Scientists have long suspected that the clouds floating over Uranus contained hydrogen sulfide, but the compound's presence wasn't confirmed until recently. Certain gases absorb infrared light from the Sun. By analyzing the infrared light patterns in the images they captured using the Gemini North telescope in Hawaii, astronomers were able to get a clearer picture of Uranus's atmospheric composition.

On top of making farts smelly, hydrogen sulfide is also responsible for giving sewers and rotten eggs their signature stink. But the gas's presence on Uranus has value beyond making scientists giggle: It could unlock secrets about the formation of the solar system. Unlike Uranus (and most likely its fellow ice giant Neptune), the gas giants Saturn and Jupiter show no evidence of hydrogen sulfide in their upper atmospheres. Instead they contain ammonia, the same toxic compound used in some heavy-duty cleaners.

"During our solar system's formation, the balance between nitrogen and sulfur (and hence ammonia and Uranus’s newly detected hydrogen sulfide) was determined by the temperature and location of planet’s formation," research team member Leigh Fletcher, of the University of Leicester, said in a press statement. In other words, the gases in Uranus's atmosphere may be able to tell us where in the solar system the planet formed before it migrated to its current spot.

From far away, Uranus's hydrogen sulfide content marks an exciting discovery, but up close it's a silent but deadly killer. In large enough concentrations, the compound is lethal to humans. But if someone were to walk on Uranus without a spacesuit, that would be the least of their problems: The -300°F temperatures and hydrogen, helium, and methane gases at ground level would be instantly fatal.

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8 Allegedly Cursed Places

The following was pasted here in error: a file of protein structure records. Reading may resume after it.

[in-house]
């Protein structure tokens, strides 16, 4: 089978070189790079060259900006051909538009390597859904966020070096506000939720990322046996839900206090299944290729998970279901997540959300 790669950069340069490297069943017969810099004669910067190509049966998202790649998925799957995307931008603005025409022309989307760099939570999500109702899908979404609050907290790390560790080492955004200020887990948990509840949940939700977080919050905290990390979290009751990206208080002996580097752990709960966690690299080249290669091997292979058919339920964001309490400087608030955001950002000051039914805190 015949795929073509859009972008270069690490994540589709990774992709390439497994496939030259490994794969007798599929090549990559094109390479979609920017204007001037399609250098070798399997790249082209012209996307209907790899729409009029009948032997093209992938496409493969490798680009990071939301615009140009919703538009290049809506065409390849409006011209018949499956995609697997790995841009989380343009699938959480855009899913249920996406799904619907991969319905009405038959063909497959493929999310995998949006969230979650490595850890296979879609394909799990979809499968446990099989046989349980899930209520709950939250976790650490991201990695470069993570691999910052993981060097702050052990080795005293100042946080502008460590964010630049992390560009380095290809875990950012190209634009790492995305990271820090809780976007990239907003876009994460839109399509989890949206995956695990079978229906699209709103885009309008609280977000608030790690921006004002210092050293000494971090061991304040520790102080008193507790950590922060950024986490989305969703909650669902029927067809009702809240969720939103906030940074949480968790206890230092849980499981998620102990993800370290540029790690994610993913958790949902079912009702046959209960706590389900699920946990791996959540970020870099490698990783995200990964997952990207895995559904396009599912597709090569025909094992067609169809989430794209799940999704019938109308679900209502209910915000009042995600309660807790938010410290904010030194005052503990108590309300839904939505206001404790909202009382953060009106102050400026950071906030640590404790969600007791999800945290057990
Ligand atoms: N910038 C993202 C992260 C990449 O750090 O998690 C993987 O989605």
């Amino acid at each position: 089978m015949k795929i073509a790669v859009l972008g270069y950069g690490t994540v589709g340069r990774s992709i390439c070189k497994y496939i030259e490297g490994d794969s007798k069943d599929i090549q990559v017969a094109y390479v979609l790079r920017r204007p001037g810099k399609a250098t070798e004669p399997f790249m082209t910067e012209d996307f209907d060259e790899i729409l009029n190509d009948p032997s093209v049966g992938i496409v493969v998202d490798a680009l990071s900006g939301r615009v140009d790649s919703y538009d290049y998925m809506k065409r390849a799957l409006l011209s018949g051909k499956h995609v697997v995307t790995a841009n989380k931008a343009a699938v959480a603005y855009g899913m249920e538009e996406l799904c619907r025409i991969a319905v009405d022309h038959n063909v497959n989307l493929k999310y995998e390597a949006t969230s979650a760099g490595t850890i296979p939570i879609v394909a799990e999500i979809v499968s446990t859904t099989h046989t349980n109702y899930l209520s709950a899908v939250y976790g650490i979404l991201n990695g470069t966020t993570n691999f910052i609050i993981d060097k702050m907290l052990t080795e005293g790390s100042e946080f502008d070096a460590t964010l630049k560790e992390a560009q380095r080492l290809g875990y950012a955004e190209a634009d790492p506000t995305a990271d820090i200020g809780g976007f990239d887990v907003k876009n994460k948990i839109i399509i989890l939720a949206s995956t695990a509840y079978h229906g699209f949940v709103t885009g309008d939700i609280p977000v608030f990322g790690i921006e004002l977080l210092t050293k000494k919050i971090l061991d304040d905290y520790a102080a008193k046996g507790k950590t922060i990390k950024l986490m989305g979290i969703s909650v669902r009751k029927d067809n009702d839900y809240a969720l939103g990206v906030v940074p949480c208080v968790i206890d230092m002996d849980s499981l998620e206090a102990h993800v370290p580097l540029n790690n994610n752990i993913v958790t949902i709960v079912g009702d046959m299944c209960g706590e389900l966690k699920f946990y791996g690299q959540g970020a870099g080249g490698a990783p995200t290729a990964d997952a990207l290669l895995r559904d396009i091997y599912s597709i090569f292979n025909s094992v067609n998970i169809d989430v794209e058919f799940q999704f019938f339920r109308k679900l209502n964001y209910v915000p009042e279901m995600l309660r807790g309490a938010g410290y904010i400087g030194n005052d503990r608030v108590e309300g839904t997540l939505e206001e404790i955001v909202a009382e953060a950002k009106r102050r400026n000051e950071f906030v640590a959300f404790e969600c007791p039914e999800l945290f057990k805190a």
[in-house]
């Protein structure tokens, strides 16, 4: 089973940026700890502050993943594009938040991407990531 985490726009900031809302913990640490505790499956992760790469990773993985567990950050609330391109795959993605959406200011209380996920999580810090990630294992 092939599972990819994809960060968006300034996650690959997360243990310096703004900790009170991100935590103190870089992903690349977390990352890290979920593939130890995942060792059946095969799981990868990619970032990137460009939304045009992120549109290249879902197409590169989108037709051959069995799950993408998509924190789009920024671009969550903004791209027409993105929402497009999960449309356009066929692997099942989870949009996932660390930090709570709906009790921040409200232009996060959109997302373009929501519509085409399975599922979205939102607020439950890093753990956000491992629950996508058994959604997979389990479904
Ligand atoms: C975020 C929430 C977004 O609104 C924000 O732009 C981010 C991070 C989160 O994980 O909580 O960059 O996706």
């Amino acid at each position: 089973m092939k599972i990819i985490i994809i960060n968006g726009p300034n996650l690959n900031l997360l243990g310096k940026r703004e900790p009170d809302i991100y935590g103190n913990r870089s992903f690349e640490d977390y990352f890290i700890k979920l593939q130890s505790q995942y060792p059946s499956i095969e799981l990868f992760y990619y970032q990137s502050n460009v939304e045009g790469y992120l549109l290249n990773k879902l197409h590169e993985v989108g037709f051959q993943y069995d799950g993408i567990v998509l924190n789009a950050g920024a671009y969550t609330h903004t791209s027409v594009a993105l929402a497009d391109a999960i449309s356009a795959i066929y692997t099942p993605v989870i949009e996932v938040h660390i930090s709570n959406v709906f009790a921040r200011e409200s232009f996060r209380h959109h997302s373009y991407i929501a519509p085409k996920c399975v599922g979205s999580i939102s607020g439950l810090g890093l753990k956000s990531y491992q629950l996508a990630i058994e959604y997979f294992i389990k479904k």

iStock
iStock

Some of the most picturesque spots in the world hide legends of a curse. Castles, islands, rivers, and more have supposedly suffered spooky misfortunes as the result of a muttered hex cast after a perceived slight—whether it's by a maligned monk or a mischievous pirate. Below are eight such (allegedly) unfortunate locations.

1. A WALL FROM MARGAM ABBEY // WALES

An 800-year-old ruined wall stands on the grounds of a large steelworks in Port Talbot, Wales. The wall is surrounded by a fence and held up by a number of brick buttresses—all because of an ancient curse. The story goes that when King Henry VIII dissolved the monasteries in the 16th century, one of the local Cistercian monks evicted from Margam Abbey told the new owners of the site, in a bid to protect it, that if the wall fell, the entire town would fall with it (it's unclear why he would focus on that particular part of the structure). Since then, the townsfolk have tried hard to protect the wall, even as an enormous steelworks was built around it. Rumors abound that the hex-giving monk still haunts the site in a red habit, keeping an eye on his precious wall.

2. ALLOA TOWER // SCOTLAND

Alloa tower in Scotland
HARTLEPOOLMARINA2014, Wikimedia // CC BY-SA 4.0

Alloa Tower in Clackmannanshire, Scotland, has reportedly been subject to a curse for hundreds of years. In the 16th century, the Earl of Mar is said to have destroyed the local Cambuskenneth Abbey and taken the stones to build his new palace. The Abbot of Cambuskenneth was so furious he supposedly cast a multi-part curse on the Erskine family—ominously known as “The Doom of Mar." It is said that at least part of the curse has come true over the years, including that three of the children of the Mar family would “never see the light” (three of the earl’s ancestors’ offspring were reportedly born blind). The curse also supposedly predicted that the house would burn down, which occurred in 1800. Another part of the curse: The house would lay in ruins until an ash sapling grew from its roof. Sure enough, around 1820 a sapling was seen sprouting from the roof, and since then the family curse is said to have been lifted.

3. A WORKERS' CEMETERY // EGYPT

In the fall of 2017, archeologists reopened an almost-4500-year-old tomb complex in Giza, Egypt, that contains the remains of hundreds of workers who built the great Pyramid of Giza. The tomb also contains the remains of the supervisor of the workers, who is believed to have added curses to the cemetery to protect it from thieves. One such curse reads: "All people who enter this tomb who will make evil against this tomb and destroy it, may the crocodile be against them in water and snakes against them on land. May the hippopotamus be against them in water, the scorpion against them on land." The complex is now open to the public—who may or may not want to take their chances.

4. RUINS OF THE CHATEAU DE ROCCA SPARVIERA // FRANCE